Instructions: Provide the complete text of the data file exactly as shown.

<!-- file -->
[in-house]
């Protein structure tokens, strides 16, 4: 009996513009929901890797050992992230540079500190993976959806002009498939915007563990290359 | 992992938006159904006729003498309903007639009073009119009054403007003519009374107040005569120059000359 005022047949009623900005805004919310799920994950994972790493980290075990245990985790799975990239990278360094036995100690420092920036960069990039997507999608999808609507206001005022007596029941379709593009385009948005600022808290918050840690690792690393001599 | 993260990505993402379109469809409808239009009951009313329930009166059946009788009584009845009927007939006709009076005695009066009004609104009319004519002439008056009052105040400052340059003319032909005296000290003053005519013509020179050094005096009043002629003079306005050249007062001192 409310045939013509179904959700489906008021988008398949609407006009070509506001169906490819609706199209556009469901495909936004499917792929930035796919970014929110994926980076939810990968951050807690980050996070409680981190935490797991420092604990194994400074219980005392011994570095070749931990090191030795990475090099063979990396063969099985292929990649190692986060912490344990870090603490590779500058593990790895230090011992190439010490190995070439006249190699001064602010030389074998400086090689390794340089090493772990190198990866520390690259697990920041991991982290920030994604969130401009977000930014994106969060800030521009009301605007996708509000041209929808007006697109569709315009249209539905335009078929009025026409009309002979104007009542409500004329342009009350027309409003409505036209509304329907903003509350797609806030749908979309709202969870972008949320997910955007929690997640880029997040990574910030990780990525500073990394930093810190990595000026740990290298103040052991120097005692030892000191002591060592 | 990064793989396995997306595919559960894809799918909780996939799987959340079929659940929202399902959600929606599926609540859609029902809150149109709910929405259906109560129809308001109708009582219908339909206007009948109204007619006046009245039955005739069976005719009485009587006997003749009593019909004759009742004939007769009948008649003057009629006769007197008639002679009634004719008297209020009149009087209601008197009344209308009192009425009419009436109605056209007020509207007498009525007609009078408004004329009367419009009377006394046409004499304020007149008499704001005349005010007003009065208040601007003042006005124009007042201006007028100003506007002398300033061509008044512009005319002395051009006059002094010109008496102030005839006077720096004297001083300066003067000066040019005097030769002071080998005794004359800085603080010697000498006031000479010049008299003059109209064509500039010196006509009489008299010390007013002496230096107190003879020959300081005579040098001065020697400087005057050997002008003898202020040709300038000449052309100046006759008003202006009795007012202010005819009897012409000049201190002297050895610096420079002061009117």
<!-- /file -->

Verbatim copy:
[in-house]
């Protein structure tokens, strides 16, 4: 009996513009929901890797050992992230540079500190993976959806002009498939915007563990290359 | 992992938006159904006729003498309903007639009073009119009054403007003519009374107040005569120059000359 005022047949009623900005805004919310799920994950994972790493980290075990245990985790799975990239990278360094036995100690420092920036960069990039997507999608999808609507206001005022007596029941379709593009385009948005600022808290918050840690690792690393001599 | 993260990505993402379109469809409808239009009951009313329930009166059946009788009584009845009927007939006709009076005695009066009004609104009319004519002439008056009052105040400052340059003319032909005296000290003053005519013509020179050094005096009043002629003079306005050249007062001192 409310045939013509179904959700489906008021988008398949609407006009070509506001169906490819609706199209556009469901495909936004499917792929930035796919970014929110994926980076939810990968951050807690980050996070409680981190935490797991420092604990194994400074219980005392011994570095070749931990090191030795990475090099063979990396063969099985292929990649190692986060912490344990870090603490590779500058593990790895230090011992190439010490190995070439006249190699001064602010030389074998400086090689390794340089090493772990190198990866520390690259697990920041991991982290920030994604969130401009977000930014994106969060800030521009009301605007996708509000041209929808007006697109569709315009249209539905335009078929009025026409009309002979104007009542409500004329342009009350027309409003409505036209509304329907903003509350797609806030749908979309709202969870972008949320997910955007929690997640880029997040990574910030990780990525500073990394930093810190990595000026740990290298103040052991120097005692030892000191002591060592 | 990064793989396995997306595919559960894809799918909780996939799987959340079929659940929202399902959600929606599926609540859609029902809150149109709910929405259906109560129809308001109708009582219908339909206007009948109204007619006046009245039955005739069976005719009485009587006997003749009593019909004759009742004939007769009948008649003057009629006769007197008639002679009634004719008297209020009149009087209601008197009344209308009192009425009419009436109605056209007020509207007498009525007609009078408004004329009367419009009377006394046409004499304020007149008499704001005349005010007003009065208040601007003042006005124009007042201006007028100003506007002398300033061509008044512009005319002395051009006059002094010109008496102030005839006077720096004297001083300066003067000066040019005097030769002071080998005794004359800085603080010697000498006031000479010049008299003059109209064509500039010196006509009489008299010390007013002496230096107190003879020959300081005579040098001065020697400087005057050997002008003898202020040709300038000449052309100046006759008003202006009795007012202010005819009897012409000049201190002297050895610096420079002061009117």